Bill Clinton Gets Heated Under Questioning About Monica Lewinsky
Former President Bill Clinton got heated Monday morning on NBC’s “Today” show over questions about his affair with former White House intern Monica Lewinsky in light of the #MeToo movement.
He said he had not apologized to her personally, though he apologized to her on national television, and he declined to say whether he believes he owes her an apology today.
In an interview with NBC’s Craig Melvin, Clinton accused Melvin of “giving one side” of the Lewinsky story.
“This March, Monica Lewinsky penned an op-ed in “Vanity fair,” taking responsibility for her part in the scandal but also admitting that years later, she was diagnosed with PTSD from the unrelenting public scrutiny,” Melvin said, as he read aloud an excerpt from the op-ed. “Looking back, through the lens of #MeToo now, do you think differently or feel more responsibility?”
Clinton said he felt “terrible” and “came to grips with it,” and that he did apologize to Lewinsky and left the White House $16 million in debt.
“You typically have ignored gaping facts in describing this, and I bet you don’t even know them,” he continued.
“This was litigated 20 years ago. Two-thirds of the American people sided with me,” Clinton said. “They were not insensitive that I had a sexual harassment policy when I was governor in the ’80s. I had two women chiefs of staff when I was governor. Women were over-represented in the attorney general’s office in the ’70s for their percentage of the bar.”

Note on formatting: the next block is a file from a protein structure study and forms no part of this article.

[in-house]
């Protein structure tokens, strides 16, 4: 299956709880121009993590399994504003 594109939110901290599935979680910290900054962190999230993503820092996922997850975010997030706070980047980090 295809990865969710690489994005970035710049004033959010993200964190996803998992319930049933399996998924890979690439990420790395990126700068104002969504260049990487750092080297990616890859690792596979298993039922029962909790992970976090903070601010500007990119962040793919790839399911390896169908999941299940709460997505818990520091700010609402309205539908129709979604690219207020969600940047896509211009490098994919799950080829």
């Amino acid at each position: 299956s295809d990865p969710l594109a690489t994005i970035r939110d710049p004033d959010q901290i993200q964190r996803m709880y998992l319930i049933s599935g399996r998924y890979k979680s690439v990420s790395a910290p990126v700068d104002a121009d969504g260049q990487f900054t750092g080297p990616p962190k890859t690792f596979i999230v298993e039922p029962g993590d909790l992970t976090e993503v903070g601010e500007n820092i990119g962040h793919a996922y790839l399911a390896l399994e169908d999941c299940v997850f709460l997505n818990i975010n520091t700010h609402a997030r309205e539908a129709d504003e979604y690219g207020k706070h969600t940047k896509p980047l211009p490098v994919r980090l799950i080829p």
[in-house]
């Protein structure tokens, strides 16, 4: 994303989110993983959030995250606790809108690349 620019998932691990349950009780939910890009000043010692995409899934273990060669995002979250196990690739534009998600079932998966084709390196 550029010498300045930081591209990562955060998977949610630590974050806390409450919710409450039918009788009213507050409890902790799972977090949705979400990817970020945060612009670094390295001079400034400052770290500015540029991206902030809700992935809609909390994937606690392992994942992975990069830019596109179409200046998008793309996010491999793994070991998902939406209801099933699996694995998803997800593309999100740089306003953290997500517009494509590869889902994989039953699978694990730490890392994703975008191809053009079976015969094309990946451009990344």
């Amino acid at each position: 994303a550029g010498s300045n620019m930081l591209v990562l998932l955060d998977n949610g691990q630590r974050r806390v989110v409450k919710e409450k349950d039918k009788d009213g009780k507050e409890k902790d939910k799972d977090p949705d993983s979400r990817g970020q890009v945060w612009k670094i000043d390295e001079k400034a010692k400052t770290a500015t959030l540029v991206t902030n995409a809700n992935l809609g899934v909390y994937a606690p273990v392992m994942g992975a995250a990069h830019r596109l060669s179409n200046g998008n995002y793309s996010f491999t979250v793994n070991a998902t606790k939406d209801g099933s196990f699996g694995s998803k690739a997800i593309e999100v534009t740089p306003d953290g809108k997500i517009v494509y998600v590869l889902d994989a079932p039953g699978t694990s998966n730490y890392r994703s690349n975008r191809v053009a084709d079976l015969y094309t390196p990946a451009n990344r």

He continued, “I’ve had nothing but women leaders in my office since I left. You are giving one side and omitting facts.”
Melvin then interjected, saying he was “not trying to present a side.”
Clinton then clarified that he had apologized to her publicly, not personally, saying he had not spoken with her.
“It’s 20 years ago, come on. Let’s talk about JFK. Let’s talk about — you know, LBJ. Stop already,” author James Patterson, who has co-authored a book with Clinton, insisted.
“I don’t think — you think President Kennedy should have resigned?” Clinton then asked Melvin. “Do you believe President Johnson should have resigned?”
“Someone should ask you these questions because of the way you formulate the questions. I dealt with it 20 years ago, plus, and the American people, two-thirds of them, sided with me, and I’ve tried to do a good job since then with my life and with my work. That’s all I have to say.”
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